A number of aspects of a medicine may change during its life cycle. Technological progress, as well as new scientific data, offer the possibility of improving existing medicinal products. These changes can relate, for example, to the manufacturing process, purification methods or the introduction of a new therapeutic indication, not to mention updating of patient information leaflets to incorporate new safety information based on reported side-effects. In addition, consolidation of the pharmaceutical industry via mergers and acquisitions gives rise to many administrative changes, such as changes to the names or addresses of pharmaceutical companies. All of these changes are known as ‘variations’ and must be reported to the competent authorities by the holders of authorisations to market medicinal products.

The pharmaceutical industry devotes a large part of its regulatory work to managing these variations. By way of example, in the case of a medium-sized company producing generic medicines and carrying a list of 400 products (including different pharmaceutical presentations and dosages), the total number of variations submitted would exceed 4 000 per year. In the case of a large company, the number would be about 19 000.

(2)    Weakness of the current system of regulatory requirements relating to changes in marketing authorisations for medicinal products

The current way of managing variations is proving increasingly inefficient and is no longer satisfactory either for the authorities or for the pharmaceutical industry as a whole.

Given that 80% of all human and veterinary medicinal products are authorised via national procedures, this revision will have a considerable impact on the pharmaceuticals market in the European Union.

The granting of purely national marketing authorisations is subject to the same regulatory requirements as marketing authorisations granted under European procedures. The regulatory requirements for changing marketing authorisations, on the other hand, are not harmonised.

Changes to purely national marketing authorisations take place in accordance with provisions specific to each Member State, which are different from the European regulatory requirements.

Any one change to products authorised under national procedures in different Member States is therefore treated in a number of different ways in terms of the dossier to be submitted and the evaluation procedure.

This situation has some undesirable repercussions:

– an unjustified additional administrative burden for the competent authorities and pharmaceutical businesses;

– logistical issues for the actual implementation of changes;

– widely differing deadlines for introducing changes to the summary of characteristics of the product and the information leaflet for healthcare personnel and patients, with a knock-on effect on the overall working of the single market in pharmaceutical products;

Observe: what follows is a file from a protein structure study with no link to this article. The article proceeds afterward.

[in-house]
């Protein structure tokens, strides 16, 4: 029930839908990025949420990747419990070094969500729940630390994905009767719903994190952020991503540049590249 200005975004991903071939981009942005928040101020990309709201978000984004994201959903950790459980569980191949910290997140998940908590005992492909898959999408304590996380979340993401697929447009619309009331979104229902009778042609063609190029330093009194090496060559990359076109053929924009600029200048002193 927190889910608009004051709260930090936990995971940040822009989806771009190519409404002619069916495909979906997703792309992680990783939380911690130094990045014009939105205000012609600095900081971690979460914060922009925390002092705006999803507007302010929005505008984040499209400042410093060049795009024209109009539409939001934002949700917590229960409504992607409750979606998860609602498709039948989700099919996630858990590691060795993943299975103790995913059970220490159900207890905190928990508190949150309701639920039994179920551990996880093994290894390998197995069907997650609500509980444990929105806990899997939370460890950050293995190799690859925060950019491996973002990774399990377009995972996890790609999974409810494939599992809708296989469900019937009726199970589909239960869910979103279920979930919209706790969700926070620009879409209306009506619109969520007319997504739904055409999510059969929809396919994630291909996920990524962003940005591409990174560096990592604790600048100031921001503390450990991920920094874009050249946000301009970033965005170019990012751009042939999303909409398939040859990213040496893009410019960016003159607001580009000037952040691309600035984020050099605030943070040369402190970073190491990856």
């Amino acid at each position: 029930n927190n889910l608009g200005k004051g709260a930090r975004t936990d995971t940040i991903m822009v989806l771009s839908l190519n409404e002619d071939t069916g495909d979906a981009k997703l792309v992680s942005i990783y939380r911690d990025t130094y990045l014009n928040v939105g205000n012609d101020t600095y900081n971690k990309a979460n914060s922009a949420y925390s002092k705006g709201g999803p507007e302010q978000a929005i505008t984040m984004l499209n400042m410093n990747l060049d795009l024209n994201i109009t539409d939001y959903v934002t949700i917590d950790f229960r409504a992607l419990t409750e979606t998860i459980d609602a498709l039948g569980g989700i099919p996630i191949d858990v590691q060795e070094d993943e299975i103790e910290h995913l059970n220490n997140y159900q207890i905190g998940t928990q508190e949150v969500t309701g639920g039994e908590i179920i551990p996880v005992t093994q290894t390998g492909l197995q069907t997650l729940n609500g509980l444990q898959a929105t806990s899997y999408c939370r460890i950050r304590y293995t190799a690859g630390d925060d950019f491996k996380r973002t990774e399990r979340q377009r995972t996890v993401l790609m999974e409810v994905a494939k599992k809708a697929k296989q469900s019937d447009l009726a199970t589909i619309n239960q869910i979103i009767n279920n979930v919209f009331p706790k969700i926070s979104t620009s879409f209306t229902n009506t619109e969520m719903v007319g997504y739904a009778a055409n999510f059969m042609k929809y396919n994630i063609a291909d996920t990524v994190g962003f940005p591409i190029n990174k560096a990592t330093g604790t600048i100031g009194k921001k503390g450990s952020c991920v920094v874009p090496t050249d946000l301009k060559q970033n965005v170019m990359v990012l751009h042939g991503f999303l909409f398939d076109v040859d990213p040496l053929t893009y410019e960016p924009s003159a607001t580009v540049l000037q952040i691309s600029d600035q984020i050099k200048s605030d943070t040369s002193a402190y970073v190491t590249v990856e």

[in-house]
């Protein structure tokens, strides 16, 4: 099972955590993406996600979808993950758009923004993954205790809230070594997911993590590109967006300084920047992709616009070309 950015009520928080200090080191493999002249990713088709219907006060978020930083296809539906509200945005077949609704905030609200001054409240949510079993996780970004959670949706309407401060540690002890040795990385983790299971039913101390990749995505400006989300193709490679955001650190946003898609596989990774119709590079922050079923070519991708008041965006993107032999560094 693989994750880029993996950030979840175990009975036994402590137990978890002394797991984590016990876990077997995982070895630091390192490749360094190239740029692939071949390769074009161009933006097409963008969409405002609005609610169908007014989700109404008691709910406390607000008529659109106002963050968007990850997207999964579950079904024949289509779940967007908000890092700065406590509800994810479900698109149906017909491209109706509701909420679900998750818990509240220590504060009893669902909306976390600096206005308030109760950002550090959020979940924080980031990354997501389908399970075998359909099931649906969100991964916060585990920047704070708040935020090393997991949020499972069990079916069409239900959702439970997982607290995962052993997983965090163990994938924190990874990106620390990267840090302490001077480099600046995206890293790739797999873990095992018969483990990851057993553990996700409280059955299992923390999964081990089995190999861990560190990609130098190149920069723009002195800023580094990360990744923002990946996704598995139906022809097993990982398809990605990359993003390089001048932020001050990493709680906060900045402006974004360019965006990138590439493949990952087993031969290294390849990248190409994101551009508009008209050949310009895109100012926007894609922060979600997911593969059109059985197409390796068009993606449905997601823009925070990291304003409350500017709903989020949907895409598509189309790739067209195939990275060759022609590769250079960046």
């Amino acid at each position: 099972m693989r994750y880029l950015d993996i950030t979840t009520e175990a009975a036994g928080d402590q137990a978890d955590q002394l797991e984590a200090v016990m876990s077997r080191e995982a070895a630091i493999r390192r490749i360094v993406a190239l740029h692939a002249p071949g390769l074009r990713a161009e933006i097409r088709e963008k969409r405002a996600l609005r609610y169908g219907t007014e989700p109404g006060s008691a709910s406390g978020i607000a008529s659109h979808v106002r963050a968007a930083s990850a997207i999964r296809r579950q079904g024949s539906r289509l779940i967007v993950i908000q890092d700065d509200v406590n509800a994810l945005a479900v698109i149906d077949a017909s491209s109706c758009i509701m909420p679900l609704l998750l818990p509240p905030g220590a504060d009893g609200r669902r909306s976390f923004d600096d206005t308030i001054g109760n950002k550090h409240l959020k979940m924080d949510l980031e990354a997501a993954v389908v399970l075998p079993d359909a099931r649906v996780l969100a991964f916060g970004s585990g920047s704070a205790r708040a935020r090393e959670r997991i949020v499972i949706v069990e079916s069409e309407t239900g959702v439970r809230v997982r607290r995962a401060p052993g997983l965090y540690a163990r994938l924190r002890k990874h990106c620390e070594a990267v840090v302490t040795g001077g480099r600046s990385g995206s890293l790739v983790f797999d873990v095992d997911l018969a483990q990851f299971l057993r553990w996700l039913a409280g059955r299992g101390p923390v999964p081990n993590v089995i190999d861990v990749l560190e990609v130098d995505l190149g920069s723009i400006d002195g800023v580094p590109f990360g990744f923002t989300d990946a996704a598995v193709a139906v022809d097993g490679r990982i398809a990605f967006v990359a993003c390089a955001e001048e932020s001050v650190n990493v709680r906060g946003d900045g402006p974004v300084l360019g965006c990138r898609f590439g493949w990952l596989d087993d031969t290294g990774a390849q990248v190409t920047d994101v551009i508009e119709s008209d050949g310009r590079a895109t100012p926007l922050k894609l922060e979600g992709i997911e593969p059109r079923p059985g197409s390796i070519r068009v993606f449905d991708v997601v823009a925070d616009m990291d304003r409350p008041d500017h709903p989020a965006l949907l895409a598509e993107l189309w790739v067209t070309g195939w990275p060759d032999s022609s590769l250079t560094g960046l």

– for patients, since the introduction of some changes that improve the effectiveness of a medicine may be delayed or never happen at all.

(3)    Planned improvements

The rapporteur actively supports the Commission’s proposal designed to revise and simplify the variations system for the benefit of human and animal health. It must be made possible for all medicinal products, whatever procedure was applied in authorising their marketing, to be subject to the same evaluation, approval and administrative-processing criteria in the event of changes being made to them.

An optimisation of the system will, inter alia, be of long-term benefit to patients, in that it will encourage improvement of medicines and have a favourable impact on the use of the competent authorities’ resources with a consequent improvement in public health protection.

Simplifying the process of changing the terms of marketing authorisations for medicinal products will mean they are subject to the same criteria with regard to the authorisation, administrative management and supervision of the changes made, whatever the legal procedure whereby the medicinal products were licensed may have been.

For reasons of harmonisation and simplification, therefore, it is important that changes to marketing authorisations should be governed by the same regulatory requirements, whatever licensing procedure was initially used. This will bring benefits for all concerned: patients, authorities and pharmaceutical companies.

Over and above this harmonisation of all medicinal products, it is also desirable to simplify the regulatory system for handling changes to marketing authorisations, particularly in the case of minor changes whose effects on the quality, safety and effectiveness of the medicine concerned are minimal or non-existent. The Commission Regulation concerning the examination of variations to the terms of marketing authorisations for medicinal products for human use and veterinary medicinal products adopted unanimously on 10 June 2008 significantly simplifies the system.

In order to put in place an optimal regulatory system for managing changes to marketing authorisations, it is important to define precisely the different categories of change. The Commission provides for detailed lists to be drawn up for each category of change. It is important to capitalise on the experience acquired by the existing national systems. In the case of changes relating to medicinal products licensed under national procedures, some Member States have already applied a simple notification system to a large number of changes that they regard as minor, following Germany’s example. These national lists of different types of change have been used as a basis for drawing up the European lists.